Know Why Solar Power is Possible in Nevada? The Heroism of Brian Sandoval

NV Solar Policy
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Nevada solar: Why and How Sandoval Made it Happen

As the winds of change catch the world by storm, many have tried to step in the way of renewable energy, solar in particular. Change, in general, causes commotion no matter whether it’s for better or worse. But when this change disturbs multi-billion dollar companies and power-holding entities, opposition is commonplace.

Solar has been around much longer than most in the fossil fuel industry would like, but the public is beginning to side with solar companies. Nevada’s very own, Brian Sandoval, is one of the politicians behind this positive movement.

In December of 2015, NV Energy put up barriers to the progress of solar power in Reno, Las Vegas, and other major Nevada cities. The shocking part was that when NV Energy got the PUC to agree to their new net metering terms, it didn’t just make solar unattractive. The PUC changes also forced existing solar customers to go back to nonrenewable energy.

Although it was one with numerous unintended consequences, this decision hurt everyone.

Sandoval and NV Solar Power Changes Save the Day

Because lawmakers handed this decision to the PUC, Sandoval could not get involved. Although it took two years for Brian Sandoval to make changes from day one, he made his opinion known and fought hard for solar without losing sight of the goal or getting discouraged by the difficulties he faced.

Three Solar-related Bills Written into Law

In February of 2016, Sandoval ordered a task force to re-evaluate renewable energy. Their task was to recommend policies that would promote renewable energy in Nevada, such as solar energy.

In June of 2017, nearly one year later, Sandoval signed three pro-solar bills into law. 

  • Assembly Bill 405 reinstated fair and favorable net metering policy for solar-powered homes from Reno to Carson City and Las Vegas. This bill also put in place important protections for residential solar customers.
  • Senate Bill 146 implemented more regulations on distributed resource plans presented by utilities. These plans proposed increases to their supply of electricity or decrease demand. The bill also increased the time the PUC has to make revisions and approve these plans.
  • Senate Bill 150 requires Nevada PUC to make yearly renewable energy goals, which solar power can help facilitate. This bill instills a future that promotes renewable energy.

Three Other Energy Bills Sandoval Approved

Three other bills were later also signed into law.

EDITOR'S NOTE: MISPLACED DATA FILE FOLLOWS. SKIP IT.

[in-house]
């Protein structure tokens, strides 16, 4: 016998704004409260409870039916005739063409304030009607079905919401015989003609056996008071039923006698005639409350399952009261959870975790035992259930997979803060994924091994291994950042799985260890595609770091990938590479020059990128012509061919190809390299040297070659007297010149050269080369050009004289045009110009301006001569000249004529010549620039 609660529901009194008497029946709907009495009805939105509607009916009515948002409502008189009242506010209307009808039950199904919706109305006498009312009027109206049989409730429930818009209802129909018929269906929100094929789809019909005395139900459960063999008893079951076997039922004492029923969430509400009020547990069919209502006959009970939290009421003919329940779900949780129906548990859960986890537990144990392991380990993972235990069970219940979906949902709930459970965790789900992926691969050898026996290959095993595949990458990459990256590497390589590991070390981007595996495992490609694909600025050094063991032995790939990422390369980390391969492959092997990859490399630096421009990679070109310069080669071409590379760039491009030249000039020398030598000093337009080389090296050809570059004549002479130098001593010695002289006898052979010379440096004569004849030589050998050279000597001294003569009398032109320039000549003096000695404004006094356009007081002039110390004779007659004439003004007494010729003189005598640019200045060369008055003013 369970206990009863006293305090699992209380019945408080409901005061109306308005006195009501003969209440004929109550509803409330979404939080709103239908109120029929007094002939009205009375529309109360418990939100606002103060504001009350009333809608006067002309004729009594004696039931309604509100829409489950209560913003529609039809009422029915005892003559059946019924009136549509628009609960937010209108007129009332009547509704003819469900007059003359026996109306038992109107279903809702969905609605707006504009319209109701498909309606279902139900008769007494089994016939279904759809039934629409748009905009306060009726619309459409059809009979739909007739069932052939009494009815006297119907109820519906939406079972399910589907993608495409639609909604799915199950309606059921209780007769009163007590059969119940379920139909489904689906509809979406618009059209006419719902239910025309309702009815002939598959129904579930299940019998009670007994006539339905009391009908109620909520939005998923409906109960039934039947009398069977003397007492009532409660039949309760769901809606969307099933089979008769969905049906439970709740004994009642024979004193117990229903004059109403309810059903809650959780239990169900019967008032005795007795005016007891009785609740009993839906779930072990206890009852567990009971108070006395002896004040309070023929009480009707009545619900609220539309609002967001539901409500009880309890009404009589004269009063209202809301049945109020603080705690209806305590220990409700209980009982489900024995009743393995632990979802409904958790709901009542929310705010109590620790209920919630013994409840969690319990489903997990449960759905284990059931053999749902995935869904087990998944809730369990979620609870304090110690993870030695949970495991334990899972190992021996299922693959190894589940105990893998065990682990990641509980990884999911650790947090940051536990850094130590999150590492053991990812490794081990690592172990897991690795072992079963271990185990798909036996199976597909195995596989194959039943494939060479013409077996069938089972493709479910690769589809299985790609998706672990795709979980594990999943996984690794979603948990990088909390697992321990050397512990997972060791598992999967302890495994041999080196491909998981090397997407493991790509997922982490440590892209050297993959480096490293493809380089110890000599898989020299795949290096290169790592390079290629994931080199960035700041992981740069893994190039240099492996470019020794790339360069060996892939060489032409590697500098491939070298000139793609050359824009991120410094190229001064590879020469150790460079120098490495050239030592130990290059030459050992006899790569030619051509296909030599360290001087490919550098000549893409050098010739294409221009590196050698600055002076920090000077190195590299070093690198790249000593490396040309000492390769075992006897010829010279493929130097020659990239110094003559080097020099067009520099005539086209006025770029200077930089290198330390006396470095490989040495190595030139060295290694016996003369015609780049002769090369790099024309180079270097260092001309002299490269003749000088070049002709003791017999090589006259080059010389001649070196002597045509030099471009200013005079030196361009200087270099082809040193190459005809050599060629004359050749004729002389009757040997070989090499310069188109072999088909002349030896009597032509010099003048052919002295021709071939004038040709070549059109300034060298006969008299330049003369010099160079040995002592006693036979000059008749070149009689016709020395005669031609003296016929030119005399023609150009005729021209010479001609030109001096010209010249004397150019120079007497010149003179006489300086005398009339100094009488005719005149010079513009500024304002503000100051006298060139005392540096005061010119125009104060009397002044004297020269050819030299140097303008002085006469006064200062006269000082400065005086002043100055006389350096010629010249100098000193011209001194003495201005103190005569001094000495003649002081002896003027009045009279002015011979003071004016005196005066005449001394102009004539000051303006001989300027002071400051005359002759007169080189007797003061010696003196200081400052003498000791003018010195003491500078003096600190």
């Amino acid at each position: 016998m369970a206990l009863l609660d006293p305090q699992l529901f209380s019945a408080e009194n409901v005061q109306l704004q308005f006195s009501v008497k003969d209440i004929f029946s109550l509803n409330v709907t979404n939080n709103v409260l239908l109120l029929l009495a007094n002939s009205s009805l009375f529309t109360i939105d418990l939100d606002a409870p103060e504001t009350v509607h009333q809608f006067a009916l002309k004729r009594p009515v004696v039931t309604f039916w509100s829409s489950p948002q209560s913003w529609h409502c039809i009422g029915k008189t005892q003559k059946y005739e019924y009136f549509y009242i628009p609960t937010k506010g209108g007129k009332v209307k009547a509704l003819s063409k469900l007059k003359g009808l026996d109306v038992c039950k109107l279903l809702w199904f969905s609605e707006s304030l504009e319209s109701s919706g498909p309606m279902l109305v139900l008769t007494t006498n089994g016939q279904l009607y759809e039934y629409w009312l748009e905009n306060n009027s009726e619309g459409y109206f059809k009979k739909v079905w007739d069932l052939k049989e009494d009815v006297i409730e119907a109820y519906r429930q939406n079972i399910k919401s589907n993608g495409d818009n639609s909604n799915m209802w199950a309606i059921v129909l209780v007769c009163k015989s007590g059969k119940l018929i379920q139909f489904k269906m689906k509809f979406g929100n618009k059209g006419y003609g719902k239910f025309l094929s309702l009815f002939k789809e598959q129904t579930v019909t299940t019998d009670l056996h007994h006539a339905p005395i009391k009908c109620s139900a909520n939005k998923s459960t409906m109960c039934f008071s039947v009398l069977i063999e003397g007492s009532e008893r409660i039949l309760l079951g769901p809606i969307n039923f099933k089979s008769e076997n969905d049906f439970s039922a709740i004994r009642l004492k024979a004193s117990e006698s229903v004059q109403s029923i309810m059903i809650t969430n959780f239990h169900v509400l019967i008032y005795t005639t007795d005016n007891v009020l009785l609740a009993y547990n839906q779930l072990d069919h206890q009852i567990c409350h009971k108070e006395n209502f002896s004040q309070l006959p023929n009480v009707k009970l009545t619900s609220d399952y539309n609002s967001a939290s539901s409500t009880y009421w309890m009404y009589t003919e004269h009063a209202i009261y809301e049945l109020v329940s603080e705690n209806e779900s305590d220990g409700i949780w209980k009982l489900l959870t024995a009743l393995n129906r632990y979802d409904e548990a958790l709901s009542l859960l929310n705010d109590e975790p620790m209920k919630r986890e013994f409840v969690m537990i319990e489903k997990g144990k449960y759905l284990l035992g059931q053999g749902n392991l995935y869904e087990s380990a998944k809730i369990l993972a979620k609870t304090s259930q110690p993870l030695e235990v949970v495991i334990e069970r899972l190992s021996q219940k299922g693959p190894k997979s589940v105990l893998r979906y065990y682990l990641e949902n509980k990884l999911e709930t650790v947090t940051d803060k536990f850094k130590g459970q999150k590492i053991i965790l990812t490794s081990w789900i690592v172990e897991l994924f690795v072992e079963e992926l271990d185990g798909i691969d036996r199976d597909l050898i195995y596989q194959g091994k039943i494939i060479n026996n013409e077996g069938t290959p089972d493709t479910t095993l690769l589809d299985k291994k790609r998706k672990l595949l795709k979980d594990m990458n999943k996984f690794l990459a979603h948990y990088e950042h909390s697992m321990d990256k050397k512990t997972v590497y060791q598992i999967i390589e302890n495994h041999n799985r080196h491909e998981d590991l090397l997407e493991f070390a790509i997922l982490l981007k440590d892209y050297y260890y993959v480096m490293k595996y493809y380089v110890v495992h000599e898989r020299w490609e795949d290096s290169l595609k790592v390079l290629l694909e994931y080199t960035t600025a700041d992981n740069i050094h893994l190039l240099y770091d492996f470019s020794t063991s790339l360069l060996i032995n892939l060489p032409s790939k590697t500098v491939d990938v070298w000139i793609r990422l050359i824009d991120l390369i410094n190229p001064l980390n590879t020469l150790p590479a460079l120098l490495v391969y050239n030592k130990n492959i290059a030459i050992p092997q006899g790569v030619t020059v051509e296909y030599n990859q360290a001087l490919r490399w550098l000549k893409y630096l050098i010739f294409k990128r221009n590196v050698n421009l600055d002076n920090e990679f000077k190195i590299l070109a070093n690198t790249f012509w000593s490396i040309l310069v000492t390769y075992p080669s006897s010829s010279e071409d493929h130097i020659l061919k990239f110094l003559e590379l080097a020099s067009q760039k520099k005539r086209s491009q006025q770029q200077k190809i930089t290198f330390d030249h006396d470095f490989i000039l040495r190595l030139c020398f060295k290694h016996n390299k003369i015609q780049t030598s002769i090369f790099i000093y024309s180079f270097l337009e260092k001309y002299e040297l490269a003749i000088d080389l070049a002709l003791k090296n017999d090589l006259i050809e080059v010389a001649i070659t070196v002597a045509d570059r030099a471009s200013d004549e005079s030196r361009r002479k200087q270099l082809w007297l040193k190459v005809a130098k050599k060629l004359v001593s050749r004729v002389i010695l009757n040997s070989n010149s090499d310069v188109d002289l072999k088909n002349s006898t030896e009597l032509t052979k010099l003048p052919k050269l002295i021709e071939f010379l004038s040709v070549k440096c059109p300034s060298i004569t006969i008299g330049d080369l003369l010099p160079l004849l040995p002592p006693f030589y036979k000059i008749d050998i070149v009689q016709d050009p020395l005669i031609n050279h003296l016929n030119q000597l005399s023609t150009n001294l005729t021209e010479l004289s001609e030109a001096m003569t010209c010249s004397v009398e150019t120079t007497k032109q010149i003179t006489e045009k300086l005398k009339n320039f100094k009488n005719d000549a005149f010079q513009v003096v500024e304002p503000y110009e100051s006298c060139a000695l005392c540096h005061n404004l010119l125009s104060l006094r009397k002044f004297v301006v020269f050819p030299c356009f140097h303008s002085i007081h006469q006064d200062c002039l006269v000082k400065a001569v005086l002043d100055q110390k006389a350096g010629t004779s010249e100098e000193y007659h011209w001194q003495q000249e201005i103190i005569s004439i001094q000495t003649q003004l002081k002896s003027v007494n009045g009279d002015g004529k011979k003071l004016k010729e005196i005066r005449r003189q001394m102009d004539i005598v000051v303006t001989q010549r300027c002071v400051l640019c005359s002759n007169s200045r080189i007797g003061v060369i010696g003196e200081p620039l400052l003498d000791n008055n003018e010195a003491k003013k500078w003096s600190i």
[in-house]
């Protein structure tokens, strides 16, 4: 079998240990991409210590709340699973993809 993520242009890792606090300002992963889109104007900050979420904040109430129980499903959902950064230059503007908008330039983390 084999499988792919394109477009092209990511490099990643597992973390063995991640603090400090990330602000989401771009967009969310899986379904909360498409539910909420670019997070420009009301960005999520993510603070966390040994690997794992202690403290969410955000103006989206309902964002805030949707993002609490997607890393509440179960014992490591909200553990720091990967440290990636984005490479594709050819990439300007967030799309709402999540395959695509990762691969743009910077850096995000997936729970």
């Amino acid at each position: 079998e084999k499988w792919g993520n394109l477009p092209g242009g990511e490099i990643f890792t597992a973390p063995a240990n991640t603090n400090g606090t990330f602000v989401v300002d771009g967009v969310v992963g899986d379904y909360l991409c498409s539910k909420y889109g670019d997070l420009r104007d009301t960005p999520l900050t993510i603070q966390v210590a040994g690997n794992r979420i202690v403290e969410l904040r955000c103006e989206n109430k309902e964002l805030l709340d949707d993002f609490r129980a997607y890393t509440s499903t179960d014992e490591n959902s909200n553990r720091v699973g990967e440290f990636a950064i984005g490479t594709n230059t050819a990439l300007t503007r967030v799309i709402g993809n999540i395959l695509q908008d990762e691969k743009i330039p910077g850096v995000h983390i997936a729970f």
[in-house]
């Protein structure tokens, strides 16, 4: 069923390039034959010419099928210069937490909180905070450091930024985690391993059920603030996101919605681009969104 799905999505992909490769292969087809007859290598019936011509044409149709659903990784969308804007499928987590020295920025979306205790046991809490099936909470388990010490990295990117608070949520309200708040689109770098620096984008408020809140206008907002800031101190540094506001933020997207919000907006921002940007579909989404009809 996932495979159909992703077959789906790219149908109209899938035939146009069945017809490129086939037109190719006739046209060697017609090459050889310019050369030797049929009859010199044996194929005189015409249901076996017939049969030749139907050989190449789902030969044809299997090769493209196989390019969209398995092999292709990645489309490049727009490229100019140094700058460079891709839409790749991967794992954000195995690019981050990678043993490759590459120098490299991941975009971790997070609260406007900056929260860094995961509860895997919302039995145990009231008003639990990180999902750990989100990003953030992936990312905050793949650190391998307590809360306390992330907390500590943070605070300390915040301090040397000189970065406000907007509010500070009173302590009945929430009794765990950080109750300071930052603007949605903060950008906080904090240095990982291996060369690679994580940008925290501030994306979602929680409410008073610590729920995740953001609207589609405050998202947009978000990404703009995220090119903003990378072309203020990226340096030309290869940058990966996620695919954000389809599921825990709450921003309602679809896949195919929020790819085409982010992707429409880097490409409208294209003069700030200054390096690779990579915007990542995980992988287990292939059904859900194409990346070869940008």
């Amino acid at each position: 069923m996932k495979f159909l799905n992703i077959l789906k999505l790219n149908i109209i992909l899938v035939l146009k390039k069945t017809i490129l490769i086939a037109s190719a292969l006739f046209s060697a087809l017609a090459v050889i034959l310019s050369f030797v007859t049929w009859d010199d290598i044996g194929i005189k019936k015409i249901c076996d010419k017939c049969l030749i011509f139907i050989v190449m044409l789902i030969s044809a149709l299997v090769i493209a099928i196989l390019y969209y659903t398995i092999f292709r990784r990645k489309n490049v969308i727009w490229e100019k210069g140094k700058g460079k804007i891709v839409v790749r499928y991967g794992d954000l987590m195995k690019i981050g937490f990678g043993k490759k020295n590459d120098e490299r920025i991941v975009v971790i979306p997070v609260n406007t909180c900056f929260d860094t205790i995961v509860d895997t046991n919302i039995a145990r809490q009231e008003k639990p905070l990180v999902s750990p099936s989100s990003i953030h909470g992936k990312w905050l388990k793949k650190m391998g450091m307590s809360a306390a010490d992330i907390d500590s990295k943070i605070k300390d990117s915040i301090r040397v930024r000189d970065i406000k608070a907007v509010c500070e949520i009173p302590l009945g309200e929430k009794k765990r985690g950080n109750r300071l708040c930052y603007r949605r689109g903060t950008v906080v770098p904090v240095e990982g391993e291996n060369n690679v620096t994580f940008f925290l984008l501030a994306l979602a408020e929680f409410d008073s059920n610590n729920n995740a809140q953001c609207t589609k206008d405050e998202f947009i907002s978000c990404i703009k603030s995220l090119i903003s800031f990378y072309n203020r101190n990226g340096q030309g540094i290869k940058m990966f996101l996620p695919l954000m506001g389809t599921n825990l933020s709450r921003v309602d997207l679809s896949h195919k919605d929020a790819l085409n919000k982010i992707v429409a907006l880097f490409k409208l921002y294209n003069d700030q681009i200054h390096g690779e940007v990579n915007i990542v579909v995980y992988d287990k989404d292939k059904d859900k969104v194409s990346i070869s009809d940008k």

• Assembly Bill 223 has directed five percent of efficiency program spending to low-income programs.
  • Senate Bill 204 has required utilities to look into the need for energy storage. 
  • Lastly, Senate Bill 65 mandates Nevada PUC make energy resources that reduce cost and demand a priority. 

Sandoval also showed his support of battery backup.

Sandoval Beliefs: What Lead to His Heroic Acts?

News reports make it seem like the people’s upheaval over the 2015 PUC decision is what caused these changes, but was it? As a moderate Republican, Sandoval does and has views that dip into both parties. Although his desire to support the people may have been part of it, he also has a past of making radical changes on both sides of the political spectrum.

Sandoval’s Success As Nevada’s Governor – A Major Success for Nevada Solar Power

The majority of Sandoval’s work has been to protect people’s rights and provide jobs to Nevadans. He has worked with the school districts to get rid of tenure, creating an environment where the best teachers can make a difference, and those who’ve lost their ambition don’t become too comfortable.

As Governor, he has worked to increase healthcare coverage and support veterans. Sandoval has also changed Nevada’s approach to economic development. These changes have brought new companies to the state creating job opportunities.

In 2014, Sandoval gave tax breaks and subsidies to Tesla. In exchange, they built their battery factory in Nevada. This deal was a large part of Sandoval’s plan to bring jobs to Nevada, and it worked marvelously.

As the counterpart to battery backup and the provider of thousands of jobs in Nevada, solar makes sense. With Sandoval’s goals in mind, his decision to support solar seems like a given.

What these Solar Changes Mean for Nevadans

Sandoval’s changes have made solar a viable option for homeowners. The above legislation has allowed solar the potential to grow again.

A Closer Look at Nevada’s New Net Metering Policy

Although all these laws affect solar, Assembly Bill 405 has had the largest impact. This bill reinstated net metering.

Depending on when the utility customer applied for solar, customers now get between 95 and 75 percent of the retail price for their net excess energy generation. To accommodate NV Energy, and wean solar off incentives, this rate decreased by seven percent for every 80 megawatts until it reached 75 percent in 2020.

Is There a Chance Of Another Bait and Switch? We Wouldn’t Count on It

Given Nevada’s recent history, concern over whether this is a lasting option is valid. Thankfully AB 405 also has protective measures for solar customers. Once signed up for residential solar in Reno or Carson City, you will get that rate for the next 20 years. That means that for roughly the life of the solar array, you will receive the same rates. Solar customers are also no longer considered a different class by NV utility companies, meaning utilities now have to charge Nevadans at the same rate they charge their other customers.

All Nevada solar customers now also have the right to self-generate via solar power, meaning customers don’t have to pay for the energy they are no longer taking off the grid. If you get battery backup, this can become extremely advantageous.

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